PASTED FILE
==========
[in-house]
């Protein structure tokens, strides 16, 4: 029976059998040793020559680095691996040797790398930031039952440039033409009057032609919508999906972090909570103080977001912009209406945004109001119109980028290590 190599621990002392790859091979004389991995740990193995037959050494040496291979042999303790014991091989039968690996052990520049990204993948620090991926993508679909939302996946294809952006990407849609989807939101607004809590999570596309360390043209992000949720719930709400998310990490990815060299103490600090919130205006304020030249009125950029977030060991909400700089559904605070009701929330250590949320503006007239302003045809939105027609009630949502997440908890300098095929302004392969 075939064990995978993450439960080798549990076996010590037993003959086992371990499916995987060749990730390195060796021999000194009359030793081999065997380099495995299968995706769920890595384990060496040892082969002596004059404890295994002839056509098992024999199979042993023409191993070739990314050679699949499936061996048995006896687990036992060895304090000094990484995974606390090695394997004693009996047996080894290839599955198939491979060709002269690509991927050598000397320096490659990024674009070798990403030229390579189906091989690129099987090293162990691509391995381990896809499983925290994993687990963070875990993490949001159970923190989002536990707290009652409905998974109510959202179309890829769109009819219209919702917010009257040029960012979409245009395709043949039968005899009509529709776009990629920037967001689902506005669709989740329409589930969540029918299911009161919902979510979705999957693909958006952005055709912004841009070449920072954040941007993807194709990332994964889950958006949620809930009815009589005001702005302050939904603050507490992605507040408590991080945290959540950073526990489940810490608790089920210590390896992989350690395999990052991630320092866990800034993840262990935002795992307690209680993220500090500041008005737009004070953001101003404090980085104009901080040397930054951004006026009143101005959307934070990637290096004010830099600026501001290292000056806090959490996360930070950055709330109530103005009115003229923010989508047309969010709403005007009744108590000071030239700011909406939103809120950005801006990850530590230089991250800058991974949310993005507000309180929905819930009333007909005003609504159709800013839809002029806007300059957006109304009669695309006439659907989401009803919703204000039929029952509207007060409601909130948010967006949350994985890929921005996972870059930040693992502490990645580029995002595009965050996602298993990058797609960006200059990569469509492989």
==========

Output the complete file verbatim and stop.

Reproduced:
[in-house]
């Protein structure tokens, strides 16, 4: 029976059998040793020559680095691996040797790398930031039952440039033409009057032609919508999906972090909570103080977001912009209406945004109001119109980028290590 190599621990002392790859091979004389991995740990193995037959050494040496291979042999303790014991091989039968690996052990520049990204993948620090991926993508679909939302996946294809952006990407849609989807939101607004809590999570596309360390043209992000949720719930709400998310990490990815060299103490600090919130205006304020030249009125950029977030060991909400700089559904605070009701929330250590949320503006007239302003045809939105027609009630949502997440908890300098095929302004392969 075939064990995978993450439960080798549990076996010590037993003959086992371990499916995987060749990730390195060796021999000194009359030793081999065997380099495995299968995706769920890595384990060496040892082969002596004059404890295994002839056509098992024999199979042993023409191993070739990314050679699949499936061996048995006896687990036992060895304090000094990484995974606390090695394997004693009996047996080894290839599955198939491979060709002269690509991927050598000397320096490659990024674009070798990403030229390579189906091989690129099987090293162990691509391995381990896809499983925290994993687990963070875990993490949001159970923190989002536990707290009652409905998974109510959202179309890829769109009819219209919702917010009257040029960012979409245009395709043949039968005899009509529709776009990629920037967001689902506005669709989740329409589930969540029918299911009161919902979510979705999957693909958006952005055709912004841009070449920072954040941007993807194709990332994964889950958006949620809930009815009589005001702005302050939904603050507490992605507040408590991080945290959540950073526990489940810490608790089920210590390896992989350690395999990052991630320092866990800034993840262990935002795992307690209680993220500090500041008005737009004070953001101003404090980085104009901080040397930054951004006026009143101005959307934070990637290096004010830099600026501001290292000056806090959490996360930070950055709330109530103005009115003229923010989508047309969010709403005007009744108590000071030239700011909406939103809120950005801006990850530590230089991250800058991974949310993005507000309180929905819930009333007909005003609504159709800013839809002029806007300059957006109304009669695309006439659907989401009803919703204000039929029952509207007060409601909130948010967006949350994985890929921005996972870059930040693992502490990645580029995002595009965050996602298993990058797609960006200059990569469509492989």